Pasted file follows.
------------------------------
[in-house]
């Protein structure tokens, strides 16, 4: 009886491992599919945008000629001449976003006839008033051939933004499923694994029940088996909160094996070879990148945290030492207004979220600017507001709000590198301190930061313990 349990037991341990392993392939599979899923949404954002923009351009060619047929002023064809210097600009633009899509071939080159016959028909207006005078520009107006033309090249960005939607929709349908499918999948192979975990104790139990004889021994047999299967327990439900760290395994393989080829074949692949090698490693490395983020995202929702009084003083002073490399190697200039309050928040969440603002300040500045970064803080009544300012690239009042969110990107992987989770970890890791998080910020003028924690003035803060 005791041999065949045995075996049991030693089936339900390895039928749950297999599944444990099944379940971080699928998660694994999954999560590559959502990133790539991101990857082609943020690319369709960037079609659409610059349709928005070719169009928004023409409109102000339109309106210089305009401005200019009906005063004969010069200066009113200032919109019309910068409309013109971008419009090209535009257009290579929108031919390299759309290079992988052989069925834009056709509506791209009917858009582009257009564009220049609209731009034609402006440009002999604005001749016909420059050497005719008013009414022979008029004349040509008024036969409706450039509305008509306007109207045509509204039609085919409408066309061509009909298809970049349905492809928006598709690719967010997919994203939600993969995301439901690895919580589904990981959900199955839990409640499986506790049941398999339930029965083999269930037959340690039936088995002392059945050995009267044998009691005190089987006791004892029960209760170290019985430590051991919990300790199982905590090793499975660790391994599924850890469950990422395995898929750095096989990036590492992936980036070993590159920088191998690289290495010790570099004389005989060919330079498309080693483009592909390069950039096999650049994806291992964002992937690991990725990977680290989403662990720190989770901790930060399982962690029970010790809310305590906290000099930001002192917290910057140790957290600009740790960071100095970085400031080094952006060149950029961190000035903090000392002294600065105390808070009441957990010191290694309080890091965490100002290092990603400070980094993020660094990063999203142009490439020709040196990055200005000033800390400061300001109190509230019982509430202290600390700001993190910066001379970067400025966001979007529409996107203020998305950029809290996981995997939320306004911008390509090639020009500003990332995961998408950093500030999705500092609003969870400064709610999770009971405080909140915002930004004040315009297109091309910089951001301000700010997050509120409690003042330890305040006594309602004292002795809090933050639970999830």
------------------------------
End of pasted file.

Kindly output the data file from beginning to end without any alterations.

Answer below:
[in-house]
């Protein structure tokens, strides 16, 4: 009886491992599919945008000629001449976003006839008033051939933004499923694994029940088996909160094996070879990148945290030492207004979220600017507001709000590198301190930061313990 349990037991341990392993392939599979899923949404954002923009351009060619047929002023064809210097600009633009899509071939080159016959028909207006005078520009107006033309090249960005939607929709349908499918999948192979975990104790139990004889021994047999299967327990439900760290395994393989080829074949692949090698490693490395983020995202929702009084003083002073490399190697200039309050928040969440603002300040500045970064803080009544300012690239009042969110990107992987989770970890890791998080910020003028924690003035803060 005791041999065949045995075996049991030693089936339900390895039928749950297999599944444990099944379940971080699928998660694994999954999560590559959502990133790539991101990857082609943020690319369709960037079609659409610059349709928005070719169009928004023409409109102000339109309106210089305009401005200019009906005063004969010069200066009113200032919109019309910068409309013109971008419009090209535009257009290579929108031919390299759309290079992988052989069925834009056709509506791209009917858009582009257009564009220049609209731009034609402006440009002999604005001749016909420059050497005719008013009414022979008029004349040509008024036969409706450039509305008509306007109207045509509204039609085919409408066309061509009909298809970049349905492809928006598709690719967010997919994203939600993969995301439901690895919580589904990981959900199955839990409640499986506790049941398999339930029965083999269930037959340690039936088995002392059945050995009267044998009691005190089987006791004892029960209760170290019985430590051991919990300790199982905590090793499975660790391994599924850890469950990422395995898929750095096989990036590492992936980036070993590159920088191998690289290495010790570099004389005989060919330079498309080693483009592909390069950039096999650049994806291992964002992937690991990725990977680290989403662990720190989770901790930060399982962690029970010790809310305590906290000099930001002192917290910057140790957290600009740790960071100095970085400031080094952006060149950029961190000035903090000392002294600065105390808070009441957990010191290694309080890091965490100002290092990603400070980094993020660094990063999203142009490439020709040196990055200005000033800390400061300001109190509230019982509430202290600390700001993190910066001379970067400025966001979007529409996107203020998305950029809290996981995997939320306004911008390509090639020009500003990332995961998408950093500030999705500092609003969870400064709610999770009971405080909140915002930004004040315009297109091309910089951001301000700010997050509120409690003042330890305040006594309602004292002795809090933050639970999830």